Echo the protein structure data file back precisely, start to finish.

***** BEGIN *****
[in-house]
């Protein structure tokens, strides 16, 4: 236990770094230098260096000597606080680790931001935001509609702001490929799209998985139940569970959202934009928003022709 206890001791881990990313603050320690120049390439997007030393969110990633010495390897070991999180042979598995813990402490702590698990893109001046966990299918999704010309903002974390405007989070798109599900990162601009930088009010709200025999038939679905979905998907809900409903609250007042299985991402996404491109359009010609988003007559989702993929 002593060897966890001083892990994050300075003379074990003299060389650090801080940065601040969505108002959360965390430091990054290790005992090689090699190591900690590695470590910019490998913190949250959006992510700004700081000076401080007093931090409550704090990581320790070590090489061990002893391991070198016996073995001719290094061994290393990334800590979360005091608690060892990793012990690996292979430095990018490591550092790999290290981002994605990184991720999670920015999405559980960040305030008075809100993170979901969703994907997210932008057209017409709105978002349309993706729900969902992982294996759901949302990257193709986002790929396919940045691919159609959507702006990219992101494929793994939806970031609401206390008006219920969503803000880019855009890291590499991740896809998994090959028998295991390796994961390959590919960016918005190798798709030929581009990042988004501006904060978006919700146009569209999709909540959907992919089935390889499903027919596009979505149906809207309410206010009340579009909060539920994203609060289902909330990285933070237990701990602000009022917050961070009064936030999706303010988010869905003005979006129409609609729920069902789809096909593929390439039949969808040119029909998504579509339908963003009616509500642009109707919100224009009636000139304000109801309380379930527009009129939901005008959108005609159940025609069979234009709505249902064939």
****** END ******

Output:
[in-house]
């Protein structure tokens, strides 16, 4: 236990770094230098260096000597606080680790931001935001509609702001490929799209998985139940569970959202934009928003022709 206890001791881990990313603050320690120049390439997007030393969110990633010495390897070991999180042979598995813990402490702590698990893109001046966990299918999704010309903002974390405007989070798109599900990162601009930088009010709200025999038939679905979905998907809900409903609250007042299985991402996404491109359009010609988003007559989702993929 002593060897966890001083892990994050300075003379074990003299060389650090801080940065601040969505108002959360965390430091990054290790005992090689090699190591900690590695470590910019490998913190949250959006992510700004700081000076401080007093931090409550704090990581320790070590090489061990002893391991070198016996073995001719290094061994290393990334800590979360005091608690060892990793012990690996292979430095990018490591550092790999290290981002994605990184991720999670920015999405559980960040305030008075809100993170979901969703994907997210932008057209017409709105978002349309993706729900969902992982294996759901949302990257193709986002790929396919940045691919159609959507702006990219992101494929793994939806970031609401206390008006219920969503803000880019855009890291590499991740896809998994090959028998295991390796994961390959590919960016918005190798798709030929581009990042988004501006904060978006919700146009569209999709909540959907992919089935390889499903027919596009979505149906809207309410206010009340579009909060539920994203609060289902909330990285933070237990701990602000009022917050961070009064936030999706303010988010869905003005979006129409609609729920069902789809096909593929390439039949969808040119029909998504579509339908963003009616509500642009109707919100224009009636000139304000109801309380379930527009009129939901005008959108005609159940025609069979234009709505249902064939």